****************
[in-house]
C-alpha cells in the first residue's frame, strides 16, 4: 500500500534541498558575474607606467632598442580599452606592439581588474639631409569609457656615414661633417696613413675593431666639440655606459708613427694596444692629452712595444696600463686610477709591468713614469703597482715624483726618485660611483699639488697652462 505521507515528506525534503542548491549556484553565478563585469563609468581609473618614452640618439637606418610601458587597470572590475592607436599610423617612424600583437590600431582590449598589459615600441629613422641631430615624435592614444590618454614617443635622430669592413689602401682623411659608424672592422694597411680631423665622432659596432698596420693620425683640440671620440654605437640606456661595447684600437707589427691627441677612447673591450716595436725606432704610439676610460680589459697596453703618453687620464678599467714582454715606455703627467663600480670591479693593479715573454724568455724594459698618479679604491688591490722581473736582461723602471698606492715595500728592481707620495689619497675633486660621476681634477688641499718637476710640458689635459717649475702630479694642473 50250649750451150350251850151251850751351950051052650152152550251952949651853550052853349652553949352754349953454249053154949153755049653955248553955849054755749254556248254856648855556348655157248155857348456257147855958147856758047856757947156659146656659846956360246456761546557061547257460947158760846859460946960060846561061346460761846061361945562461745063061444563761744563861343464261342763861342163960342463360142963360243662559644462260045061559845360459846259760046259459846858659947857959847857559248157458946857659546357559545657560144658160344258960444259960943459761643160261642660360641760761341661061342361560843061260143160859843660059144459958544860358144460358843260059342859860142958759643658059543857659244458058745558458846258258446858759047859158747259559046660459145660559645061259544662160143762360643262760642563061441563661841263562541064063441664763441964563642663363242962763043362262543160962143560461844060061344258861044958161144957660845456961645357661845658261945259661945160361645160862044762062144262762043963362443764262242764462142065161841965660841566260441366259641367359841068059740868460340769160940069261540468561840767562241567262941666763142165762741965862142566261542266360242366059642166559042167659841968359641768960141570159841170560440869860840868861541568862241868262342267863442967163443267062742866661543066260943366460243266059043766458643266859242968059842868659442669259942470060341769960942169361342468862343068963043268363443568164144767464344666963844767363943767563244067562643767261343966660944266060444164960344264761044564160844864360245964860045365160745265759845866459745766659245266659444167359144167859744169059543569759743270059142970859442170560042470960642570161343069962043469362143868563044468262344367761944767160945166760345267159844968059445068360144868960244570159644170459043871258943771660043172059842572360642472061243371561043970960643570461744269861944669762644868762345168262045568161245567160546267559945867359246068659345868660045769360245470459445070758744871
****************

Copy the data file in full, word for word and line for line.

[in-house]
C-alpha cells in the first residue's frame, strides 16, 4: 500500500534541498558575474607606467632598442580599452606592439581588474639631409569609457656615414661633417696613413675593431666639440655606459708613427694596444692629452712595444696600463686610477709591468713614469703597482715624483726618485660611483699639488697652462 505521507515528506525534503542548491549556484553565478563585469563609468581609473618614452640618439637606418610601458587597470572590475592607436599610423617612424600583437590600431582590449598589459615600441629613422641631430615624435592614444590618454614617443635622430669592413689602401682623411659608424672592422694597411680631423665622432659596432698596420693620425683640440671620440654605437640606456661595447684600437707589427691627441677612447673591450716595436725606432704610439676610460680589459697596453703618453687620464678599467714582454715606455703627467663600480670591479693593479715573454724568455724594459698618479679604491688591490722581473736582461723602471698606492715595500728592481707620495689619497675633486660621476681634477688641499718637476710640458689635459717649475702630479694642473 50250649750451150350251850151251850751351950051052650152152550251952949651853550052853349652553949352754349953454249053154949153755049653955248553955849054755749254556248254856648855556348655157248155857348456257147855958147856758047856757947156659146656659846956360246456761546557061547257460947158760846859460946960060846561061346460761846061361945562461745063061444563761744563861343464261342763861342163960342463360142963360243662559644462260045061559845360459846259760046259459846858659947857959847857559248157458946857659546357559545657560144658160344258960444259960943459761643160261642660360641760761341661061342361560843061260143160859843660059144459958544860358144460358843260059342859860142958759643658059543857659244458058745558458846258258446858759047859158747259559046660459145660559645061259544662160143762360643262760642563061441563661841263562541064063441664763441964563642663363242962763043362262543160962143560461844060061344258861044958161144957660845456961645357661845658261945259661945160361645160862044762062144262762043963362443764262242764462142065161841965660841566260441366259641367359841068059740868460340769160940069261540468561840767562241567262941666763142165762741965862142566261542266360242366059642166559042167659841968359641768960141570159841170560440869860840868861541568862241868262342267863442967163443267062742866661543066260943366460243266059043766458643266859242968059842868659442669259942470060341769960942169361342468862343068963043268363443568164144767464344666963844767363943767563244067562643767261343966660944266060444164960344264761044564160844864360245964860045365160745265759845866459745766659245266659444167359144167859744169059543569759743270059142970859442170560042470960642570161343069962043469362143868563044468262344367761944767160945166760345267159844968059445068360144868960244570159644170459043871258943771660043172059842572360642472061243371561043970960643570461744269861944669762644868762345168262045568161245567160546267559945867359246068659345868660045769360245470459445070758744871